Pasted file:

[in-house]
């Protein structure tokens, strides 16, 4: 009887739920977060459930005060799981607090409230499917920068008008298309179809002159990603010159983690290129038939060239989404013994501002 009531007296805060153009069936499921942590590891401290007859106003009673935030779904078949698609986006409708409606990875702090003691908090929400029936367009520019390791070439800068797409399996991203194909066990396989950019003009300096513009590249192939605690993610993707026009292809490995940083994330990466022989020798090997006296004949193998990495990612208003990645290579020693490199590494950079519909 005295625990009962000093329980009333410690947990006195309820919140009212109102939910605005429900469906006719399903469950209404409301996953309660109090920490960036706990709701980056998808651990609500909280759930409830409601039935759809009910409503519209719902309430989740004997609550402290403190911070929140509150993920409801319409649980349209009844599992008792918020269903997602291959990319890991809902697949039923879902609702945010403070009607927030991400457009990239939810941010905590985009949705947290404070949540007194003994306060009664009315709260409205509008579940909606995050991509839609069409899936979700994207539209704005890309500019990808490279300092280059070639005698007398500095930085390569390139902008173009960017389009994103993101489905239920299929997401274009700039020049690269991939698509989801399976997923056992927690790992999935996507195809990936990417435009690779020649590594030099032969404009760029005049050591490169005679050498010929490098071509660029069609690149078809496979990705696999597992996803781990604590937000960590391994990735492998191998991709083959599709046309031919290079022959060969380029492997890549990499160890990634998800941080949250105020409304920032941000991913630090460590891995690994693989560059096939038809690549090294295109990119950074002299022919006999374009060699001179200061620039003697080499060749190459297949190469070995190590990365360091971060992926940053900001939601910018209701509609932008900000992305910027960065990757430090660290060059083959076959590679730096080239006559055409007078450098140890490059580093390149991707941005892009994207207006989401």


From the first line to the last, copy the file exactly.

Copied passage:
[in-house]
């Protein structure tokens, strides 16, 4: 009887739920977060459930005060799981607090409230499917920068008008298309179809002159990603010159983690290129038939060239989404013994501002 009531007296805060153009069936499921942590590891401290007859106003009673935030779904078949698609986006409708409606990875702090003691908090929400029936367009520019390791070439800068797409399996991203194909066990396989950019003009300096513009590249192939605690993610993707026009292809490995940083994330990466022989020798090997006296004949193998990495990612208003990645290579020693490199590494950079519909 005295625990009962000093329980009333410690947990006195309820919140009212109102939910605005429900469906006719399903469950209404409301996953309660109090920490960036706990709701980056998808651990609500909280759930409830409601039935759809009910409503519209719902309430989740004997609550402290403190911070929140509150993920409801319409649980349209009844599992008792918020269903997602291959990319890991809902697949039923879902609702945010403070009607927030991400457009990239939810941010905590985009949705947290404070949540007194003994306060009664009315709260409205509008579940909606995050991509839609069409899936979700994207539209704005890309500019990808490279300092280059070639005698007398500095930085390569390139902008173009960017389009994103993101489905239920299929997401274009700039020049690269991939698509989801399976997923056992927690790992999935996507195809990936990417435009690779020649590594030099032969404009760029005049050591490169005679050498010929490098071509660029069609690149078809496979990705696999597992996803781990604590937000960590391994990735492998191998991709083959599709046309031919290079022959060969380029492997890549990499160890990634998800941080949250105020409304920032941000991913630090460590891995690994693989560059096939038809690549090294295109990119950074002299022919006999374009060699001179200061620039003697080499060749190459297949190469070995190590990365360091971060992926940053900001939601910018209701509609932008900000992305910027960065990757430090660290060059083959076959590679730096080239006559055409007078450098140890490059580093390149991707941005892009994207207006989401």